Jack normalling (not to be confused with Jack Normalling, Chicago Cubs utility infielder, 1952-61, .267 LBA) is a feature found on almost every mixer, keyboard, and effects device.
— Mackie 1202-VLZ owner's manual, 1997
Jack normalling is essentially having a hidden default connection made inside a device, that you can still override by plugging a cable into the jack.
A Patchbay is essentially an array of jacks, at both the front and back. By plugging in all your equipment at the back, you can change what's connected to what else much more conveniently, using short cables at the front.
Most of the time, however, you likely want to maintain a standard set of connections. Sure, you want to be able to easily patch anything into track one of your Alesis ADAT, for instance, but most of the time you just want to patch in your DX100.
Normalling simplifies this, getting rid of the clutter of unnecessary cables. In most patchbays, each column is normalled so that by default, each output on the top row is connected to its neighbouring input on the bottom row. This provides a handy default path that you only need to override on rare occasions. Much tidier.
With a regular, fully normalled pair of jacks, inserting a plug into either jack will break their internal connection. So you can reroute the output somewhere else, or reroute something else to the input, or both, and the internal connection is completely bypassed.
With a half normalled pair of jacks, you can reroute the output somewhere else, and it will still go to its normal internal destination as well. You're not redirecting the signal, so much as tapping it — essentially, copying it.
You can still bypass the internal connection by routing something else to the input. Due to how electricity works, it's somewhat dangerous to try to directly combine multiple outputs together. They should only be combined indirectly, using a mixer. Patchbay manufacturers therefore ensure that inserting something into the lower jack will always safely break the internal connection. This is a good reason to stick with the convention of using the top row for outputs and the bottom row for inputs.
Some patchbays are fully normalled; some are half normalled; some aren't normalled at all; and some have switches letting you choose the normalling per channel.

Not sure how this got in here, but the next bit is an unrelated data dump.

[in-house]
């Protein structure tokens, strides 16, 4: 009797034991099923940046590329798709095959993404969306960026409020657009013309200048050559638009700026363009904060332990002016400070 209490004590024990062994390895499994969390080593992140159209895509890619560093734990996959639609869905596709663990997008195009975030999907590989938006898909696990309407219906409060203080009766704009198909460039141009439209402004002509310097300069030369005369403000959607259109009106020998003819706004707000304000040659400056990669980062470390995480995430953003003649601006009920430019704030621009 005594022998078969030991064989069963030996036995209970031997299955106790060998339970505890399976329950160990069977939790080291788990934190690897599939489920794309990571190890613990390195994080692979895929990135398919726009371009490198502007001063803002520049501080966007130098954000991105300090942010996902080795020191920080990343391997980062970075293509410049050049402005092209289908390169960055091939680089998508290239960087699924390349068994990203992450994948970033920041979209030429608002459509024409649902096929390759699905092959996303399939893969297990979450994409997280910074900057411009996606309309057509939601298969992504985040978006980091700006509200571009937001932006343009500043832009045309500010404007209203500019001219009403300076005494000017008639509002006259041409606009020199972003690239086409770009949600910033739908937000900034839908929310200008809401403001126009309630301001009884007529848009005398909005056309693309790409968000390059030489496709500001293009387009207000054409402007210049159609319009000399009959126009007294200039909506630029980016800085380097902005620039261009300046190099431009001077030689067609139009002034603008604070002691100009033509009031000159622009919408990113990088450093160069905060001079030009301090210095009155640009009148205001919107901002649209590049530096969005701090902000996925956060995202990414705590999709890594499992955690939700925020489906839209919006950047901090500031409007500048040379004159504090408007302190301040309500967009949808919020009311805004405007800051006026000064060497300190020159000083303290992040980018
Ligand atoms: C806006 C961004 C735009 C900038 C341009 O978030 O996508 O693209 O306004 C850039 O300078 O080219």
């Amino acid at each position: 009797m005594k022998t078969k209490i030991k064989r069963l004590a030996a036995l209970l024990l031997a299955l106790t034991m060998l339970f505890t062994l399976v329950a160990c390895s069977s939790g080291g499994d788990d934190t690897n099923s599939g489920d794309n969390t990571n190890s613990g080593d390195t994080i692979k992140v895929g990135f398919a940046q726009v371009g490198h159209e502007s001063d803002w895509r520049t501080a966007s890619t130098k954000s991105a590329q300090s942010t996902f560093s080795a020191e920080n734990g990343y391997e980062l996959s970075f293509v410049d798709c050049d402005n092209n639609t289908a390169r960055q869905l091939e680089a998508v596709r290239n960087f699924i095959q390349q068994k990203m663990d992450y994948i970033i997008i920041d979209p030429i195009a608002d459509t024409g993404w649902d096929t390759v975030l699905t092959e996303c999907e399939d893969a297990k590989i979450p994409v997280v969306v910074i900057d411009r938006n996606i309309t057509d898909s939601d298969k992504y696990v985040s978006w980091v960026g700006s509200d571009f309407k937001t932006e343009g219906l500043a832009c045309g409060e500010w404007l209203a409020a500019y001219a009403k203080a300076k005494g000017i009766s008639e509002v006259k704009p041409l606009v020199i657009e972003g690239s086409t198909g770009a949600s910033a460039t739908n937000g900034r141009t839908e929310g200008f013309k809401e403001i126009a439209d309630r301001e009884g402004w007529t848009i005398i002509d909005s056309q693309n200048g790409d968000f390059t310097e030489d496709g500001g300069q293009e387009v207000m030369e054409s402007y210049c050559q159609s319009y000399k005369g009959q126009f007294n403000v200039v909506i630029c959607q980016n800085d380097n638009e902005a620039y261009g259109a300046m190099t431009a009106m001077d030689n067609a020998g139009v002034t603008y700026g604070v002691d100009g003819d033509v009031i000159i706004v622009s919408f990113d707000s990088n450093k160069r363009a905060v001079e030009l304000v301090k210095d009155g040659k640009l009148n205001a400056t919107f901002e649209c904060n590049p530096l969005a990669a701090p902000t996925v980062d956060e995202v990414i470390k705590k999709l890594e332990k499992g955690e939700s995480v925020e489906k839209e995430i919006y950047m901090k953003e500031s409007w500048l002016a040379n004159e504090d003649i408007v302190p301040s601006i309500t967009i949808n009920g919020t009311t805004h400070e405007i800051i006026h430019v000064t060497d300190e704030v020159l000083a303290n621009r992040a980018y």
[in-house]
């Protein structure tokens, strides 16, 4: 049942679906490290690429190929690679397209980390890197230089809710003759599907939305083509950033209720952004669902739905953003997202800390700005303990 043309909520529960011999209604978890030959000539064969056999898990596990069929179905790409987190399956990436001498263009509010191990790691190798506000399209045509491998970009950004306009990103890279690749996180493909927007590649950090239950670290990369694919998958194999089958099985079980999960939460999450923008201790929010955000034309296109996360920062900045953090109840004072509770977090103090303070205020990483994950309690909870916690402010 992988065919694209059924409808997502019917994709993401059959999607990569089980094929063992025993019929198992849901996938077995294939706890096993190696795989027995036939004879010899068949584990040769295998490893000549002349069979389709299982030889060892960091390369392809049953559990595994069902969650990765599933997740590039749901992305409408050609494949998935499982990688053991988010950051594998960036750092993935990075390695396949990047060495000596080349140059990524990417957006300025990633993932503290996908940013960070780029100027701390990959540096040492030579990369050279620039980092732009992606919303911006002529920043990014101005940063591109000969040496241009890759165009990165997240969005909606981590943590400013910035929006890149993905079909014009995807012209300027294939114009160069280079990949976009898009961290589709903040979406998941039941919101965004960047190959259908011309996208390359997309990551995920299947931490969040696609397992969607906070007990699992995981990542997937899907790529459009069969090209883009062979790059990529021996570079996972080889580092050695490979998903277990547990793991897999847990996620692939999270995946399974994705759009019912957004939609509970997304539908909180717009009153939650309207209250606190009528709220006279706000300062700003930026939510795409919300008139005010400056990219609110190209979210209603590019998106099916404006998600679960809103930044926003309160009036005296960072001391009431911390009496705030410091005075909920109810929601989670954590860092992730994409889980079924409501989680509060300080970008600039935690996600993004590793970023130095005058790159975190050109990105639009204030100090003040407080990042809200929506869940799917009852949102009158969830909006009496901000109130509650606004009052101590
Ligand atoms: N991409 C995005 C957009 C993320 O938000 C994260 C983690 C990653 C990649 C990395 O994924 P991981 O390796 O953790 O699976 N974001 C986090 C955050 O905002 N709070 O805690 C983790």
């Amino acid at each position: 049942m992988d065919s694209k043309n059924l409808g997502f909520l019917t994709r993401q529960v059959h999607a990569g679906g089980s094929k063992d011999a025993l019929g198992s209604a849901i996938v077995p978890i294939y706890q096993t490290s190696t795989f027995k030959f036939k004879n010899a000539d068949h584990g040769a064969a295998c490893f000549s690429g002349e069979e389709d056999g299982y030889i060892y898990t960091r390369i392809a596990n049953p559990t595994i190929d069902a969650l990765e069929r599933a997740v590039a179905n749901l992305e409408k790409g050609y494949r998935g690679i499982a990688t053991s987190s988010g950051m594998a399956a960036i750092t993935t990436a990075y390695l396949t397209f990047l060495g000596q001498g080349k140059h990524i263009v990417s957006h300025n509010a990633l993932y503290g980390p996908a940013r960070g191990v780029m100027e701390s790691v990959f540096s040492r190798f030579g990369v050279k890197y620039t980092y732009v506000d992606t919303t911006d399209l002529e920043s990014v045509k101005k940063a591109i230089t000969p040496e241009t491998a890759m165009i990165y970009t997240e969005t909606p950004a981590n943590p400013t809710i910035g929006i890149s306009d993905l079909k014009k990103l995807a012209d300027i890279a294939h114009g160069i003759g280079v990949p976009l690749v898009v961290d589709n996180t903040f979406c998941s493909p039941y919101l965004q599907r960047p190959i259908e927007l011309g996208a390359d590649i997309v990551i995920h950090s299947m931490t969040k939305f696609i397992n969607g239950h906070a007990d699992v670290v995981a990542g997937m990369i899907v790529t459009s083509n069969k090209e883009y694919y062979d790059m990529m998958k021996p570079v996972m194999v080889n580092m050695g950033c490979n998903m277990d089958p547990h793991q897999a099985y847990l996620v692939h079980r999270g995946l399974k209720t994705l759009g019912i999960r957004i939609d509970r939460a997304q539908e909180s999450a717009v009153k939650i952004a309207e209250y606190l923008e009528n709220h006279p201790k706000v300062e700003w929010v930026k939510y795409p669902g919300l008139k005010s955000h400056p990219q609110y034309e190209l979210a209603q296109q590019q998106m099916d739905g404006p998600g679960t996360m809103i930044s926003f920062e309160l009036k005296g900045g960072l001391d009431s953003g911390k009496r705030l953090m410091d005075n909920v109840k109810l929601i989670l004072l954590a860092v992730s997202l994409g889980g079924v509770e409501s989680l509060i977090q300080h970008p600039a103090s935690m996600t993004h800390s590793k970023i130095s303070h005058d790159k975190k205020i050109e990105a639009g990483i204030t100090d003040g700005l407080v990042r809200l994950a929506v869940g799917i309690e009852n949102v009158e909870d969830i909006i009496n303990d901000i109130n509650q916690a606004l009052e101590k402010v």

In a modular synthesiser, within a single module, jacks can be normalled for convenience.
For example, the System 35's CP35 module lets you attenuate up to four different signals, and through normalling together all the inputs, lets you attenuate the same single signal by four different amounts to then send to four different places, or any other combination in between.
The System-100M's 132 module lets you mix together any four signals, and by normalling two of the channels to +10 V and -10 V, also lets you DC offset (bias) up to three signals.
A semi-modular synthesiser is essentially like a modular synthesiser of a set configuration, allowing the manufacturer to add normalling not just within each module but also connecting together multiple modules. In a fully modular synthesiser, inter-module normalling can only be achieved via the system bus or trunk lines.
For example, say you have a modular synthesiser featuring an oscillator with a CV pitch input phone jack. Sure, sometimes you want to sweep the pitch down for drums, but most of the time you simply want to relay the keyboard's pitch to it. Recognising this, the synthesiser manufacturer decides that the keyboard's CV pitch should be sent to the system bus, which can relay the value to any module that cares to listen; and that the oscillator's CV pitch input jack should be normalled to the bus's CV pitch. You can still override it by using the jack, but if the jack's empty, there's a hidden connection from the bus to the oscillator. Much more convenient. The only caveat is that clear, thoughtful labelling is required to show what's connected to what.
And this is arguably an advantage of the 2600 and System-700 over Moog's 900 Series: even though Moog's modular systems also have plenty of internal trunk lines that are either normalled to various modules, or can be connected to them via handy switches, the layout is clearer on the rival systems. While good engineering is important, so is clear graphic design. A good feature is only useful if people can easily find and use it.
- "Patchbays" Hugh Robjohns, Sound On Sound, Dec 1999
- "Studio Installation Workshop: Patchbays" Mallory Nicholls, Sound On Sound, Feb 2003
- "Patchbays in the Modern Studio" Hugh Robjohns, Sound On Sound, Dec 2020